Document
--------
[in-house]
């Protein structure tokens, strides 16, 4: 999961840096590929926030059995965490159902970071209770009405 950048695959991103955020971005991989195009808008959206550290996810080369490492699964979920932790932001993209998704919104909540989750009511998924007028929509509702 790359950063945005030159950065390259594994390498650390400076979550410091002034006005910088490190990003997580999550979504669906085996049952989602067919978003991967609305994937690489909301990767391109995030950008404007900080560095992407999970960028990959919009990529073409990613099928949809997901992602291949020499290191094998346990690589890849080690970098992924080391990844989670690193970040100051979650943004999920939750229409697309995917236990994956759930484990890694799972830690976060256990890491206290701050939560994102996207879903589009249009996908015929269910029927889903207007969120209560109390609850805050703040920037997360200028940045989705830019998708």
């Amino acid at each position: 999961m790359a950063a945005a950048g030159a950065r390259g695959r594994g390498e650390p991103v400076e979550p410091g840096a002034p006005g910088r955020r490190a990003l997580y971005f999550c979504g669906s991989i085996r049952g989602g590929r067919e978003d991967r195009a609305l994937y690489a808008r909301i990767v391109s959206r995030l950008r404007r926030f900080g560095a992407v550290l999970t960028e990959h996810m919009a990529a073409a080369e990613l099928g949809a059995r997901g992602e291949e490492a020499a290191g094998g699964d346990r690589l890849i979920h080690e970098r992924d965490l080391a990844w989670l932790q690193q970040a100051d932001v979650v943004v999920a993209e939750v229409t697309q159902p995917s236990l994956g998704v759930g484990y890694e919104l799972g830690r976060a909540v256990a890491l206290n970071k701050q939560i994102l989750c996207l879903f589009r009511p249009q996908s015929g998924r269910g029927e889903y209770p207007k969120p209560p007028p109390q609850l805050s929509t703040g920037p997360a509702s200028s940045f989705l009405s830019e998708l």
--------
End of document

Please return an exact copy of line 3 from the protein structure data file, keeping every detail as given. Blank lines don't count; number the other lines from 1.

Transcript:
């Amino acid at each position: 999961m790359a950063a945005a950048g030159a950065r390259g695959r594994g390498e650390p991103v400076e979550p410091g840096a002034p006005g910088r955020r490190a990003l997580y971005f999550c979504g669906s991989i085996r049952g989602g590929r067919e978003d991967r195009a609305l994937y690489a808008r909301i990767v391109s959206r995030l950008r404007r926030f900080g560095a992407v550290l999970t960028e990959h996810m919009a990529a073409a080369e990613l099928g949809a059995r997901g992602e291949e490492a020499a290191g094998g699964d346990r690589l890849i979920h080690e970098r992924d965490l080391a990844w989670l932790q690193q970040a100051d932001v979650v943004v999920a993209e939750v229409t697309q159902p995917s236990l994956g998704v759930g484990y890694e919104l799972g830690r976060a909540v256990a890491l206290n970071k701050q939560i994102l989750c996207l879903f589009r009511p249009q996908s015929g998924r269910g029927e889903y209770p207007k969120p209560p007028p109390q609850l805050s929509t703040g920037p997360a509702s200028s940045f989705l009405s830019e998708l």